New Alpine A110 vs Audi TT RS vs Porsche Cayman
Historic French brand Alpine has returned with a lightweight £50k sports car that has the potential to out-drive the Audi TT RS and Porsche 718 Cayman - but which is the best sports car?...
Alpine A110 1.8 Turbo Premiere Edition
List price £51,805
Target Price £51,805
Audi TT RS 2.5 TFSI quattro
List price £52,480
Target Price £51,843
Porsche 718 Cayman S 2.5 PDK
List price £54,423
Target Price £54,423
A grand piano. Not something you could carry around on your back, obviously. But you might not know that said instrument actually weighs about 300kg and requires four people to move it.
Why this seemingly irrelevant piece of trivia? Well, because that’s roughly how much lighter the new Alpine A110 is than the car it hopes to steal sales from, the Porsche Cayman, which in itself is far from a heavyweight. Yep, the French newcomer is all about lightness, from its aluminium chassis and body right through to its one-piece bucket seats and even its stereo.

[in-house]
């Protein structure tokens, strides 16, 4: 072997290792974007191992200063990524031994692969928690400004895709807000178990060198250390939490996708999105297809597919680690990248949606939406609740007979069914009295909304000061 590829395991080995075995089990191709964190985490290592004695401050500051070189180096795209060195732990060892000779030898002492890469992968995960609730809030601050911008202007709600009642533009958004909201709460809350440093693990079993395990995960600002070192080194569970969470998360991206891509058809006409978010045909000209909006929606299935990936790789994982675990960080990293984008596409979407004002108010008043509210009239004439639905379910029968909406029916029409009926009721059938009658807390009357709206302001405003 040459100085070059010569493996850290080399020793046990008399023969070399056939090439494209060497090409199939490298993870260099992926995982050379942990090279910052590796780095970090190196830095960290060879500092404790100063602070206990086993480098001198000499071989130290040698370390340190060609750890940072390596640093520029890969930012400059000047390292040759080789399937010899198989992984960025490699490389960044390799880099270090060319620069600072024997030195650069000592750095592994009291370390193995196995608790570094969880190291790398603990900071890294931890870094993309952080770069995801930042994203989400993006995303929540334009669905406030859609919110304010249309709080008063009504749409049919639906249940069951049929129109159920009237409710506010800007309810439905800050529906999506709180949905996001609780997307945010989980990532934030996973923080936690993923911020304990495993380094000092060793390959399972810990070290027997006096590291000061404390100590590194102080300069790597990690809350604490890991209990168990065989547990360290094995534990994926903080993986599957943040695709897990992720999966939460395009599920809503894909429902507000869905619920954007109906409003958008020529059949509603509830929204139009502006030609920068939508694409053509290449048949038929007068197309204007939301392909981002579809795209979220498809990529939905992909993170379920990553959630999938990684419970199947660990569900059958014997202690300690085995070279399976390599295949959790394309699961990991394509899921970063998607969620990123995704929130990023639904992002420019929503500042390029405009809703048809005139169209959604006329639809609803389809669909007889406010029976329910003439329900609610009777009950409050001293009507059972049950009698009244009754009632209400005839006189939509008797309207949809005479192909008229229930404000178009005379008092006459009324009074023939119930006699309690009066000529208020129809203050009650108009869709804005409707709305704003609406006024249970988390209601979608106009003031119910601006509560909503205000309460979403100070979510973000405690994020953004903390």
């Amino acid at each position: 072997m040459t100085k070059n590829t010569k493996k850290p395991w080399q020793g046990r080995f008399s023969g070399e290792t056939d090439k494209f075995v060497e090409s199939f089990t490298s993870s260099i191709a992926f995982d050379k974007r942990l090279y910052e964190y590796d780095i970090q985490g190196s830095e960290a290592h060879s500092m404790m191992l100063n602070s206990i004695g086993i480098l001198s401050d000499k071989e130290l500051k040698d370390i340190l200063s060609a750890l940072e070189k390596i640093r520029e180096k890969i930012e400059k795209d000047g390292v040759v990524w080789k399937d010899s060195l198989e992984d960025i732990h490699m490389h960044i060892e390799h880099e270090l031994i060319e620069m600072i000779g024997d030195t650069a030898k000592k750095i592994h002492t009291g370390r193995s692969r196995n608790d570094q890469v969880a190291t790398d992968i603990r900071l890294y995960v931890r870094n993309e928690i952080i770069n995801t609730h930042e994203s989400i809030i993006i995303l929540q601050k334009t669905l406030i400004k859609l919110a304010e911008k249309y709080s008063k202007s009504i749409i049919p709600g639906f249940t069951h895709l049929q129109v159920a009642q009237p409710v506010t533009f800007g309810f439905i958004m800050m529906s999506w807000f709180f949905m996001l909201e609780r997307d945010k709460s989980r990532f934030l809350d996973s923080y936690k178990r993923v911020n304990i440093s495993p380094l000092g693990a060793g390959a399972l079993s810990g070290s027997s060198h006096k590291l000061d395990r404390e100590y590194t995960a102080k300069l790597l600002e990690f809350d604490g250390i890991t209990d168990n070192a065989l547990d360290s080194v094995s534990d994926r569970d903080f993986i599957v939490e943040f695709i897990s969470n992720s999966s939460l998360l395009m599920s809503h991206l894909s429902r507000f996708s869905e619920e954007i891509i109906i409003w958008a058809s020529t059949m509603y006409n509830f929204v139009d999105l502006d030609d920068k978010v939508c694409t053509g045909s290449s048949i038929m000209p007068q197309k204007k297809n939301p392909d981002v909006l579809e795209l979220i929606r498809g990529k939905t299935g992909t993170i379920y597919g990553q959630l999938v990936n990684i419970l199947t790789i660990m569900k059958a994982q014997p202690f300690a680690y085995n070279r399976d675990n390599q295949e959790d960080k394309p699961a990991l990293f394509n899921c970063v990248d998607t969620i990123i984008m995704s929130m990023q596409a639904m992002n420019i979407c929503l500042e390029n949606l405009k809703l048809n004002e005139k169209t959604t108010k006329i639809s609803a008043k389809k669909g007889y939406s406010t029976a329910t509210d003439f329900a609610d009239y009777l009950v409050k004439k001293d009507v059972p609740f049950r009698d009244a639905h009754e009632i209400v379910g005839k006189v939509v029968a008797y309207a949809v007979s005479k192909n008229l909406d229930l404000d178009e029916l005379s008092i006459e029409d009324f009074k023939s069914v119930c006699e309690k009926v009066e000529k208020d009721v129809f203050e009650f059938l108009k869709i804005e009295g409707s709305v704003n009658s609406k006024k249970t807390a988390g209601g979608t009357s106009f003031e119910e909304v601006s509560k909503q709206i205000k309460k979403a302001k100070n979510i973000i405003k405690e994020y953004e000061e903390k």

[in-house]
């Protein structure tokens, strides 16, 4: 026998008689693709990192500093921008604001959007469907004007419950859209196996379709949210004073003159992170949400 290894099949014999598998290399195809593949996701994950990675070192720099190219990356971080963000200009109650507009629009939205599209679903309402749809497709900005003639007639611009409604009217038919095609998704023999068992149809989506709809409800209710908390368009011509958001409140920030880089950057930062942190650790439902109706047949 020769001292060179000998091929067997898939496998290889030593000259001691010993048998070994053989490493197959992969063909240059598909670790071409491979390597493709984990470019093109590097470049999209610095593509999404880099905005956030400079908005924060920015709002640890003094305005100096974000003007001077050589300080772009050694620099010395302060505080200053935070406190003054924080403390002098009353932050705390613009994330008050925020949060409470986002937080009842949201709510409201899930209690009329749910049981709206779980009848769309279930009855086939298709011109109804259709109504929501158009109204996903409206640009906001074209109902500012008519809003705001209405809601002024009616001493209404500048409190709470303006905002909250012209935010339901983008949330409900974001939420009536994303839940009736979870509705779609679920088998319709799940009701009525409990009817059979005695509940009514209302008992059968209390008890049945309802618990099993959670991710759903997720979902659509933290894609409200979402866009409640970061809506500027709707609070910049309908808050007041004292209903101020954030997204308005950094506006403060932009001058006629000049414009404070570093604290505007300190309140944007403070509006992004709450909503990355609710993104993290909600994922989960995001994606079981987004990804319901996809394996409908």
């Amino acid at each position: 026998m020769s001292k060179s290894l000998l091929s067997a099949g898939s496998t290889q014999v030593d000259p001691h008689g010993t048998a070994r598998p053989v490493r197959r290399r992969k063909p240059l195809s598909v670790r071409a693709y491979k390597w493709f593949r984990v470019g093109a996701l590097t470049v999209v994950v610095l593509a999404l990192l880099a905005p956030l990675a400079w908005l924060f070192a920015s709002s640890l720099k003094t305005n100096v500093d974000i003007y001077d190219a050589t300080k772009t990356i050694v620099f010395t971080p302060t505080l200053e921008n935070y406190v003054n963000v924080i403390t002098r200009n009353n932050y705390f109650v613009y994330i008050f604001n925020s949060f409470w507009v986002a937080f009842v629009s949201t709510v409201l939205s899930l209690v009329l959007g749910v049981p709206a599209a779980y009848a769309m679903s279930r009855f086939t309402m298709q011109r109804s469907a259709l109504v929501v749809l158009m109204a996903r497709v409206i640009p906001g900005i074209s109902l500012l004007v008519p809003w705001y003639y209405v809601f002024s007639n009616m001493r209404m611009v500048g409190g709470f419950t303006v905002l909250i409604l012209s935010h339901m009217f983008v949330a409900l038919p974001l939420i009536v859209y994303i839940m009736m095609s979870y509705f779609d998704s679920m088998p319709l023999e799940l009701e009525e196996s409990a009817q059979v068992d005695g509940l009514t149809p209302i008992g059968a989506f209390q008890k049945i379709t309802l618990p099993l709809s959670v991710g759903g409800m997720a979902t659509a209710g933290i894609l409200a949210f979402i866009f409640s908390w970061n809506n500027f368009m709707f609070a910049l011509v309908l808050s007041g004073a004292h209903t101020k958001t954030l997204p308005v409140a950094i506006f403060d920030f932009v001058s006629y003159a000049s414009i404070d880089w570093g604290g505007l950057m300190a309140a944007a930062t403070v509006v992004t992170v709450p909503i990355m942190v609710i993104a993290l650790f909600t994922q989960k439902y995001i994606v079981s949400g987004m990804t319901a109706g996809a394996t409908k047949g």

And if you’re thinking this new upstart doesn’t have the heritage to compete with a powerhouse like Porsche, think again. Alpine (pronounced Alpeen) actually has a glittering history dating back more than 60 years, including winning the first ever World Rally Championship in 1973 with the car this new model’s design and name evoke. The company has just been… well, let’s say ‘hibernating’ for the past couple of decades.
But there’s a third option for sports car lovers with £50,000or so to spend: the Audi TT RS. Its philosophy couldn’t be more of a contrast to the A110’s, with raw power hoping to offset an even bigger weight disadvantage than the Cayman’s.